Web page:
Most Christians already know that God comes to us in strange and wonderful ways, mundane ways, ordinary ways. Things that happen in a regular day may be nothing special on the calendar with nothing memorable going on, but for a moment in the midst of this sameness, we get a glimpse of the presence of God.
Right now, here in the middle of the summer, it could be something like homegrown tomatoes, ripened in the warm sun, brimming with that special smooth taste and exuding that marvelous fragrance that sets our digestive juices n edge.
I believe God nudges us to see holy dimensions in the most mundane of daily activities, like eating a homegrown tomato sandwich, for example.
The pleasure of eating that sandwich is an experience of wonder and concentration and the kind of experience our spiritual friends who meditate might call, “living in the present moment.”
Church gardening has come into its own over the past decade, and its advocates have been quite successful in getting congregations to pull out their hoes, put on their straw hats and dig into the dirt.
Early on, United Methodists in North Carolina took to the church garden idea in a big way.
Anathoth Community Farm and Garden near Hillsborough in Orange County began in 2004 as a ministry of Cedar Grove United Methodist Church. The congregation felt it was a way for neighbors to come together after a shopkeeper in their community was murdered.
Over the years, this garden has become a national model for community gardening and is now a faith-based nonprofit endeavor with a full-time staff and a board of directors.
For the past couple of years, the garden has supplied weekly baskets of fresh vegetables and fruits to regular customers in Cedar Grove, Hillsborough, Chapel Hill and Durham.
Baskets this week included lots of slicing tomatoes, blueberries, eggplant, basil, watermelon, cucumbers and okra.
Hear the words of Anathoth's director Chas Eden and you may discover a new dimension in gardening.:
“Gardening is spiritual work, and this is most evident to me in the wind,” writes the director. “On a hot day, when we’ve been working out on the farm for an entire morning and I’m about ready to give in to the sweat and exhaustion, I am often surprised and comforted by an extremely welcome and refreshing breeze.
“The wind flows through the trees, across the field, and over my skin, calming and cooling my body and soul. For a second, I stop to take it all in, inhaling the air that has visited me from elsewhere and will carry on far from me again.
“In these moment, I know there is more at work in the garden than earth and water, something holy is at work. Something divine connects the whole of the natural world.”
Contact Anathoth Garden at 919-732-8405 or email firstname.lastname@example.org for further information.
New Chapel minister
Joshua Lazard has been named the first C. Eric Lincoln Minister at Duke Chapel.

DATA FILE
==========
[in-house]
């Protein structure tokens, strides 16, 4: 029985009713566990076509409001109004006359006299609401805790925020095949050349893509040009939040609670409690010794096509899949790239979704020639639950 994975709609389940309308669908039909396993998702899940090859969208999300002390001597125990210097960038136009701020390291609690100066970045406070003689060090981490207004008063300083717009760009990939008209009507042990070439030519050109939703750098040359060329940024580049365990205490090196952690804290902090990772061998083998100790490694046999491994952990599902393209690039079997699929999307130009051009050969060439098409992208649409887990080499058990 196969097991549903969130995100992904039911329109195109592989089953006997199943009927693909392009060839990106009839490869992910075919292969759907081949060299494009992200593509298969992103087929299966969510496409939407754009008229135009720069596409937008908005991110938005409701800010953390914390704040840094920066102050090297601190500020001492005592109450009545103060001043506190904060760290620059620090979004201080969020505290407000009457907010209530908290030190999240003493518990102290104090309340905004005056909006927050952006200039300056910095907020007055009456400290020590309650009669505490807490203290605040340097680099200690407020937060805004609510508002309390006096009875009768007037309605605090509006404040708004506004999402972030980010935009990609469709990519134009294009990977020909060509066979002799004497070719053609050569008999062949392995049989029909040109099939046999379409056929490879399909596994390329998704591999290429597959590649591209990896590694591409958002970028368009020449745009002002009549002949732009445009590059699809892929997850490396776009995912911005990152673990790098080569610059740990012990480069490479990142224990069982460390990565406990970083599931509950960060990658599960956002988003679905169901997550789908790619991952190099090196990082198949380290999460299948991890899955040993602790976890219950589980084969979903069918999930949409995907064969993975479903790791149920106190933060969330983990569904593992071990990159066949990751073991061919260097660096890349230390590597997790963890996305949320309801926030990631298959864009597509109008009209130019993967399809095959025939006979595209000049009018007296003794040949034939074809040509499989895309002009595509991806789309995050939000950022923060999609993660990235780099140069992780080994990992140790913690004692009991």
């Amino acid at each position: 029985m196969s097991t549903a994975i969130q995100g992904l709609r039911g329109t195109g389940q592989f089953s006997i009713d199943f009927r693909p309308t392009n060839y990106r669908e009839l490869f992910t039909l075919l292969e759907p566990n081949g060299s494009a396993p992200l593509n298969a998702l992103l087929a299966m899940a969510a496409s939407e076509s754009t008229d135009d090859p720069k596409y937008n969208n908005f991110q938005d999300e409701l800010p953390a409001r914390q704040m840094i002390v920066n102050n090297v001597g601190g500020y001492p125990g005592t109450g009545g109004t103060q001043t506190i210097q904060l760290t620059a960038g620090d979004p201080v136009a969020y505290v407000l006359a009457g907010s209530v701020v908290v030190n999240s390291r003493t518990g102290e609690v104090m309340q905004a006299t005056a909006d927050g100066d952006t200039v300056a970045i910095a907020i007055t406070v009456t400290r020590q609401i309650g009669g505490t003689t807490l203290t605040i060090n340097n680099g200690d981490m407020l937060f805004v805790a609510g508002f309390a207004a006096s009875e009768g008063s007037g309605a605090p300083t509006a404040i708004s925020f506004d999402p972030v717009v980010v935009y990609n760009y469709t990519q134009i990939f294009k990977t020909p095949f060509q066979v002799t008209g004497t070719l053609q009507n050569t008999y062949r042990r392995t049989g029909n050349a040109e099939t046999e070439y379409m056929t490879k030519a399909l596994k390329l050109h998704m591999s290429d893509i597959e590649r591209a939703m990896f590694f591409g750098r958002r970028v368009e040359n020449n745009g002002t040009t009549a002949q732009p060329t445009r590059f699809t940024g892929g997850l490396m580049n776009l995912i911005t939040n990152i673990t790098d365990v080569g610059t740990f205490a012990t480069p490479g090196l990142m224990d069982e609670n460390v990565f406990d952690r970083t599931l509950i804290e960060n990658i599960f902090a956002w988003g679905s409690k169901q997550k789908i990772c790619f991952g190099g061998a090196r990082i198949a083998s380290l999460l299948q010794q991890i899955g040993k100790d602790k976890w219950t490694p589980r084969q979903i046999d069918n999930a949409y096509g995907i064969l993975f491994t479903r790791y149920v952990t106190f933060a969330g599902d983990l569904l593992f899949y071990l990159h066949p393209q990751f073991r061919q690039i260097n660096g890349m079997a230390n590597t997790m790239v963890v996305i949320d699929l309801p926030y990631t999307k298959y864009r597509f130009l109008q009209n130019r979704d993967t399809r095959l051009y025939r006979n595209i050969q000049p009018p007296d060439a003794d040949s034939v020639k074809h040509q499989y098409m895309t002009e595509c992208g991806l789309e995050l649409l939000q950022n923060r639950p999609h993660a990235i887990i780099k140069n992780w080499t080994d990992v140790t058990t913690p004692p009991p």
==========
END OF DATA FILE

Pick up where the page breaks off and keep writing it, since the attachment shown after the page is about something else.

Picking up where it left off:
The new position honors Lincoln, a scholar, social activist, novelist, hymn-writer and pastor who taught religion and culture at Duke from 1976 to 1993. Lincoln was a Methodist minister and noted scholar of the sociology of religion and race in the United States.
As the Lincoln minister, Lazard will contribute to the Duke Chapel PathWays student ministry, with an emphasis on racial reconciliation, artistic expression and outreach to students who have been historically under-represented in the chapel's ministries.
“I’m ready to have the hard discussions and facilitate the meaningful work of reconciliation,” Lazard said. “I'm looking forward to the challenges, because in those moments we find God most present, and such an encounter illuminates the best that humanity has to offer.”
Lazard comes to Duke from Dillard University, a historically black university in New Orleans, where he directed student ministry programs in the office of the university chaplain.
Lazard attended Johnson C. Smith Seminary at the Interdenominational Theological Center in Atlanta and earned a master of divinity degree and a master of arts in church music. He is currently seeking ordination in the United Church of Christ.
The decision last week by the 4th Circuit Court of Appeals ruling in Bostic v. Schaefer paves the way for North Carolina's Amendment One to be struck down.
This means that the focus now returns to General Synod of the United Church of Christ v. Cooper, a federal legal challenge to the state marriage laws on the basis of both 1st and 14th Amendment claims.
Plaintiffs are seeking a preliminary injunction in the case and awaiting a response from the court.
Plaintiffs in the lawsuit include same sex couples and four national religious denominations, the United Church of Christ, the Alliance of Baptists, the Association of Welcoming and Affirming Baptists and the Central Conference of American Rabbis in addition to Episcopalian, Lutheran, Unitarian Universalist, Jewish and Baptist clergy from across the state.
Contact Flo Johnston at email@example.com or 910-361-4135.